After months of planning, and many good-byes, we parted ways from our parents, who stood waving outside the Boston airport security line--unpacked our two computers, removed our shoes and belts, emptied our pockets, warned the luggage screeners of the baby food and sippy cup of water, and then repacked all of these items-- and made our way to gate A15 two hours ahead of scheduled boarding only to learn (after an hour's delay) that our flight would not be leaving until the following day at 5pm- roughly 21 hours later than it was originally scheduled.
All 270 passengers then made their way (after retrieving their checked luggage, of course) to the airport Hilton where we were given rooms and meal and travel vouchers.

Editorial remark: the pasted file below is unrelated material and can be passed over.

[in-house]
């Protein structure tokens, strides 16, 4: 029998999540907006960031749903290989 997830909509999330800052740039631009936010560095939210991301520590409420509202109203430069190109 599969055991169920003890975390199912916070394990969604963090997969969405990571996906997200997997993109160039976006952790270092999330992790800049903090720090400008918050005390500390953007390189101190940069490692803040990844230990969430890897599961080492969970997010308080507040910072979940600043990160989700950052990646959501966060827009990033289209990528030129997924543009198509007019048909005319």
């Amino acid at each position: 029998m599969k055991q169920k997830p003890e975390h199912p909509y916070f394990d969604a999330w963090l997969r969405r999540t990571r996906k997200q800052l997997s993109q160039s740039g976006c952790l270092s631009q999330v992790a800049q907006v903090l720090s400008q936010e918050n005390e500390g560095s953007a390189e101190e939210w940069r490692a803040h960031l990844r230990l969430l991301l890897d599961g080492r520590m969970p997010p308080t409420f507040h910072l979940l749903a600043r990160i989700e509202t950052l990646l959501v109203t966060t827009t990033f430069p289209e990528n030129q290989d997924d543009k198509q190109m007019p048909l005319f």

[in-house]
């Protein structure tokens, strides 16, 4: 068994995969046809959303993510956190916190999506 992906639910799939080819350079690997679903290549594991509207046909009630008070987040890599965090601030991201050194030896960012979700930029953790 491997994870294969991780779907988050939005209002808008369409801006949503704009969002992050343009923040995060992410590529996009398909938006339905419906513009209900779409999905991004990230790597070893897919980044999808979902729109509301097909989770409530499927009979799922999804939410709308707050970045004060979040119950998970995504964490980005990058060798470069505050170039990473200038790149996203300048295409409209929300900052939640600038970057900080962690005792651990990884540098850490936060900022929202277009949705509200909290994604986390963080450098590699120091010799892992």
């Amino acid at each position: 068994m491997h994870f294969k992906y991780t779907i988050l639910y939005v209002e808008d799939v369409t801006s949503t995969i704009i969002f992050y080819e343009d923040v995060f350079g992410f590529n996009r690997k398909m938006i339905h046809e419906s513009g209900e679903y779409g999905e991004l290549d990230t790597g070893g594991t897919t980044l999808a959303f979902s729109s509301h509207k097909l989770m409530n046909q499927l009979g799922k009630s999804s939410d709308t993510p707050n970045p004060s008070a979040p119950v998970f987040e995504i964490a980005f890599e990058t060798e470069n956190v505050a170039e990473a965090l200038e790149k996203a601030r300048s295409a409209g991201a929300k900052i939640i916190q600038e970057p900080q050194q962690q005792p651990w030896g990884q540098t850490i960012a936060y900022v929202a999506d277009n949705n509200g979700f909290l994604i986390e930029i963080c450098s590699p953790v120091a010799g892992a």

The following morning (after spending nearly an hour and a half in line to recheck our luggage and spending about $70 for an hour's worth of time at the aquarium) we returned to the airport, went back through security, and arrived at gate A15 two hours early to have the flight delayed another four hours. Through it all, we joked with the other passengers, heard stories of their lives and the things (or people) that were bringing them to Amsterdam (or their final destination), learned of their hidden talents, made new friends (especially Eleanor), and watched each others' luggage (and each others' children). I found it heartwarming to see the tenderness and goodness that being stranded in an airport brought out in people.
And despite all the delays (and needing to, literally, run from one gate to the next in Amsterdam) we made it from Boston to Arusha, Tanzania just two hours before midnight on December 31st, 2009.
Tanzania or bust.